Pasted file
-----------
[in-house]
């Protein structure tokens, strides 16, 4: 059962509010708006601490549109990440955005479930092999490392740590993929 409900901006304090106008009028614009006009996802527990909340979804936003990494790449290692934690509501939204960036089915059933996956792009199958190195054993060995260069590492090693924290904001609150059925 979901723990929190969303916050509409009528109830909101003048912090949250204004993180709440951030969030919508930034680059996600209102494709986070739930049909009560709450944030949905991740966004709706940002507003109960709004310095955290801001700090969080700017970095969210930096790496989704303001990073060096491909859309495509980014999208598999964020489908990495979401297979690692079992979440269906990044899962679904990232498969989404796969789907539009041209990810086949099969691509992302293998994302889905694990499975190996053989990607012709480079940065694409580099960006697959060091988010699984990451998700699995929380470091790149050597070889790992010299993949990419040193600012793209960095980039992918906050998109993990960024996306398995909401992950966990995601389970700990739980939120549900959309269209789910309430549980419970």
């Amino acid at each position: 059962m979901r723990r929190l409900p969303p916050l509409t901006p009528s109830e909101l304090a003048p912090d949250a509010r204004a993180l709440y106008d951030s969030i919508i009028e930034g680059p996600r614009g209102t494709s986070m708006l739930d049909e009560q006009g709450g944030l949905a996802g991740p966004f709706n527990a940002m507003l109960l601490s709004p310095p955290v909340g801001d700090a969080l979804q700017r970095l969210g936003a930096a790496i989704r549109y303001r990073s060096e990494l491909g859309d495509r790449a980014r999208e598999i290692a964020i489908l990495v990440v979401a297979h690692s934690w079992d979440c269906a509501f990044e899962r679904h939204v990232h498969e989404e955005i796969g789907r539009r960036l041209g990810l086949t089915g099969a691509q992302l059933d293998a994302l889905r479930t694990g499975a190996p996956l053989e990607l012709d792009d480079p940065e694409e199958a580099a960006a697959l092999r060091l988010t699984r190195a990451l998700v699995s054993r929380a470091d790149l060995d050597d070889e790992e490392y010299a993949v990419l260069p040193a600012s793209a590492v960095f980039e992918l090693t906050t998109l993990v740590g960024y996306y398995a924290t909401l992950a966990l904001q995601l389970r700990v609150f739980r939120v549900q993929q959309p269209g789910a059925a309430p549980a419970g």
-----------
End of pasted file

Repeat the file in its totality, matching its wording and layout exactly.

[in-house]
């Protein structure tokens, strides 16, 4: 059962509010708006601490549109990440955005479930092999490392740590993929 409900901006304090106008009028614009006009996802527990909340979804936003990494790449290692934690509501939204960036089915059933996956792009199958190195054993060995260069590492090693924290904001609150059925 979901723990929190969303916050509409009528109830909101003048912090949250204004993180709440951030969030919508930034680059996600209102494709986070739930049909009560709450944030949905991740966004709706940002507003109960709004310095955290801001700090969080700017970095969210930096790496989704303001990073060096491909859309495509980014999208598999964020489908990495979401297979690692079992979440269906990044899962679904990232498969989404796969789907539009041209990810086949099969691509992302293998994302889905694990499975190996053989990607012709480079940065694409580099960006697959060091988010699984990451998700699995929380470091790149050597070889790992010299993949990419040193600012793209960095980039992918906050998109993990960024996306398995909401992950966990995601389970700990739980939120549900959309269209789910309430549980419970």
């Amino acid at each position: 059962m979901r723990r929190l409900p969303p916050l509409t901006p009528s109830e909101l304090a003048p912090d949250a509010r204004a993180l709440y106008d951030s969030i919508i009028e930034g680059p996600r614009g209102t494709s986070m708006l739930d049909e009560q006009g709450g944030l949905a996802g991740p966004f709706n527990a940002m507003l109960l601490s709004p310095p955290v909340g801001d700090a969080l979804q700017r970095l969210g936003a930096a790496i989704r549109y303001r990073s060096e990494l491909g859309d495509r790449a980014r999208e598999i290692a964020i489908l990495v990440v979401a297979h690692s934690w079992d979440c269906a509501f990044e899962r679904h939204v990232h498969e989404e955005i796969g789907r539009r960036l041209g990810l086949t089915g099969a691509q992302l059933d293998a994302l889905r479930t694990g499975a190996p996956l053989e990607l012709d792009d480079p940065e694409e199958a580099a960006a697959l092999r060091l988010t699984r190195a990451l998700v699995s054993r929380a470091d790149l060995d050597d070889e790992e490392y010299a993949v990419l260069p040193a600012s793209a590492v960095f980039e992918l090693t906050t998109l993990v740590g960024y996306y398995a924290t909401l992950a966990l904001q995601l389970r700990v609150f739980r939120v549900q993929q959309p269209g789910a059925a309430p549980a419970g």